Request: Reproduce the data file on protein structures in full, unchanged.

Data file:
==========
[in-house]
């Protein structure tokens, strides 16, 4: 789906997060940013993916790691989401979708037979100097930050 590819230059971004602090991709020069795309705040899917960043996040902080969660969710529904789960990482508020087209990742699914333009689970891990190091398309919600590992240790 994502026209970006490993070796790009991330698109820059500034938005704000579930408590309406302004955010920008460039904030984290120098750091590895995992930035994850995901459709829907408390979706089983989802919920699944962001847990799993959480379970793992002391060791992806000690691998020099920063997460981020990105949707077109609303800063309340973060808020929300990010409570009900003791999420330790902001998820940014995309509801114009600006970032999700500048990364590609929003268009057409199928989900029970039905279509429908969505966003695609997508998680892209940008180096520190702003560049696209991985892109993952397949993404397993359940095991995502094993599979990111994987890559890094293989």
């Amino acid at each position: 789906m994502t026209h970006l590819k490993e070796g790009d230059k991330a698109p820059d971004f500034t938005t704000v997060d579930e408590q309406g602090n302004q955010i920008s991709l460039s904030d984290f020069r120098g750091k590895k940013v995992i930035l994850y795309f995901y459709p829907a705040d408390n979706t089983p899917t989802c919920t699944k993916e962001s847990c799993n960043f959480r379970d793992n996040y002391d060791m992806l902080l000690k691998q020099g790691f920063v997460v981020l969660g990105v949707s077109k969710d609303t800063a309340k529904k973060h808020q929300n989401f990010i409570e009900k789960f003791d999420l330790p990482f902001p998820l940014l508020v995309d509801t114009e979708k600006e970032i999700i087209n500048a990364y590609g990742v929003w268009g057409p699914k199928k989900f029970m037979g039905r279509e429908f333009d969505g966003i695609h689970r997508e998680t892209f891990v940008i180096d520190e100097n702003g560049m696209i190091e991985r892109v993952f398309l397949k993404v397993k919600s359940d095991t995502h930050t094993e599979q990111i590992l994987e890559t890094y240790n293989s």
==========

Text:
[in-house]
């Protein structure tokens, strides 16, 4: 789906997060940013993916790691989401979708037979100097930050 590819230059971004602090991709020069795309705040899917960043996040902080969660969710529904789960990482508020087209990742699914333009689970891990190091398309919600590992240790 994502026209970006490993070796790009991330698109820059500034938005704000579930408590309406302004955010920008460039904030984290120098750091590895995992930035994850995901459709829907408390979706089983989802919920699944962001847990799993959480379970793992002391060791992806000690691998020099920063997460981020990105949707077109609303800063309340973060808020929300990010409570009900003791999420330790902001998820940014995309509801114009600006970032999700500048990364590609929003268009057409199928989900029970039905279509429908969505966003695609997508998680892209940008180096520190702003560049696209991985892109993952397949993404397993359940095991995502094993599979990111994987890559890094293989």
């Amino acid at each position: 789906m994502t026209h970006l590819k490993e070796g790009d230059k991330a698109p820059d971004f500034t938005t704000v997060d579930e408590q309406g602090n302004q955010i920008s991709l460039s904030d984290f020069r120098g750091k590895k940013v995992i930035l994850y795309f995901y459709p829907a705040d408390n979706t089983p899917t989802c919920t699944k993916e962001s847990c799993n960043f959480r379970d793992n996040y002391d060791m992806l902080l000690k691998q020099g790691f920063v997460v981020l969660g990105v949707s077109k969710d609303t800063a309340k529904k973060h808020q929300n989401f990010i409570e009900k789960f003791d999420l330790p990482f902001p998820l940014l508020v995309d509801t114009e979708k600006e970032i999700i087209n500048a990364y590609g990742v929003w268009g057409p699914k199928k989900f029970m037979g039905r279509e429908f333009d969505g966003i695609h689970r997508e998680t892209f891990v940008i180096d520190e100097n702003g560049m696209i190091e991985r892109v993952f398309l397949k993404v397993k919600s359940d095991t995502h930050t094993e599979q990111i590992l994987e890559t890094y240790n293989s």